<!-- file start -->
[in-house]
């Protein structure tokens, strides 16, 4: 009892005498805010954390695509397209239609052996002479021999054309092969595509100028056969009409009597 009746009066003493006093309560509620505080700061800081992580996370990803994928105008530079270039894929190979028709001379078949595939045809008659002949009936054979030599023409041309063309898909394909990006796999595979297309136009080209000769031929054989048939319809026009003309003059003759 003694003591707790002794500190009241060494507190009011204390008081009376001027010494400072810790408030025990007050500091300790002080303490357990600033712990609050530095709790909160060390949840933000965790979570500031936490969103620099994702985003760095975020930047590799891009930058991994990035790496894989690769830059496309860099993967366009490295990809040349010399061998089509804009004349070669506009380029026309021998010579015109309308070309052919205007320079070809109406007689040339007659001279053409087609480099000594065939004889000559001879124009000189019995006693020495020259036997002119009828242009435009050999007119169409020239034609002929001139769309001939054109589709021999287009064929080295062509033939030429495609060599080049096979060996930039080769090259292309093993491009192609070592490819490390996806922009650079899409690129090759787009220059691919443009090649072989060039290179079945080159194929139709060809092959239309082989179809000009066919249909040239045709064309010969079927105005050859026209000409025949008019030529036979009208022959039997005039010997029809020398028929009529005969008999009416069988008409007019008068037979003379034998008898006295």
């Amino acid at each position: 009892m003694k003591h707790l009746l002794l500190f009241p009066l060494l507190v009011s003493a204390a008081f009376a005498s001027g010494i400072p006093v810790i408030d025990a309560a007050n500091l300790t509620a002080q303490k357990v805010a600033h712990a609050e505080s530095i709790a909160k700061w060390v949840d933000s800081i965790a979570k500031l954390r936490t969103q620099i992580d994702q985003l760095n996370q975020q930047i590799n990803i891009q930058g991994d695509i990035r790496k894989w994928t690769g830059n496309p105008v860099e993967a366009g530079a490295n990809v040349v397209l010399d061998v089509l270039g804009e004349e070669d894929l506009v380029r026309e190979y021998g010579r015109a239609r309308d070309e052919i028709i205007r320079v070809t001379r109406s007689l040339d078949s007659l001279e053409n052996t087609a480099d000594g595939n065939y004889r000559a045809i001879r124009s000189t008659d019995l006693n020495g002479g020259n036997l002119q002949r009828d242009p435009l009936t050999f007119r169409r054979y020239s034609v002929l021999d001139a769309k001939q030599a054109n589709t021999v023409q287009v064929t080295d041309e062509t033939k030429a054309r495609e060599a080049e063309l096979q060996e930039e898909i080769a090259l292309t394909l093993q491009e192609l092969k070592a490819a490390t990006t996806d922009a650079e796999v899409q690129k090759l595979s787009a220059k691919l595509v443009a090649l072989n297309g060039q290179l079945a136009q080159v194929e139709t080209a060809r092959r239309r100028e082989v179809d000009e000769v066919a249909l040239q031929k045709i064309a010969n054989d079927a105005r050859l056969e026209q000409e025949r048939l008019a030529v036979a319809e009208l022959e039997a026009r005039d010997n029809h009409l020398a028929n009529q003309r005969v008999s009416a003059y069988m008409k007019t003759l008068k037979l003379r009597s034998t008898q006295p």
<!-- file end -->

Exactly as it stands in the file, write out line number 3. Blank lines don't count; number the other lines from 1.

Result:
């Amino acid at each position: 009892m003694k003591h707790l009746l002794l500190f009241p009066l060494l507190v009011s003493a204390a008081f009376a005498s001027g010494i400072p006093v810790i408030d025990a309560a007050n500091l300790t509620a002080q303490k357990v805010a600033h712990a609050e505080s530095i709790a909160k700061w060390v949840d933000s800081i965790a979570k500031l954390r936490t969103q620099i992580d994702q985003l760095n996370q975020q930047i590799n990803i891009q930058g991994d695509i990035r790496k894989w994928t690769g830059n496309p105008v860099e993967a366009g530079a490295n990809v040349v397209l010399d061998v089509l270039g804009e004349e070669d894929l506009v380029r026309e190979y021998g010579r015109a239609r309308d070309e052919i028709i205007r320079v070809t001379r109406s007689l040339d078949s007659l001279e053409n052996t087609a480099d000594g595939n065939y004889r000559a045809i001879r124009s000189t008659d019995l006693n020495g002479g020259n036997l002119q002949r009828d242009p435009l009936t050999f007119r169409r054979y020239s034609v002929l021999d001139a769309k001939q030599a054109n589709t021999v023409q287009v064929t080295d041309e062509t033939k030429a054309r495609e060599a080049e063309l096979q060996e930039e898909i080769a090259l292309t394909l093993q491009e192609l092969k070592a490819a490390t990006t996806d922009a650079e796999v899409q690129k090759l595979s787009a220059k691919l595509v443009a090649l072989n297309g060039q290179l079945a136009q080159v194929e139709t080209a060809r092959r239309r100028e082989v179809d000009e000769v066919a249909l040239q031929k045709i064309a010969n054989d079927a105005r050859l056969e026209q000409e025949r048939l008019a030529v036979a319809e009208l022959e039997a026009r005039d010997n029809h009409l020398a028929n009529q003309r005969v008999s009416a003059y069988m008409k007019t003759l008068k037979l003379r009597s034998t008898q006295p």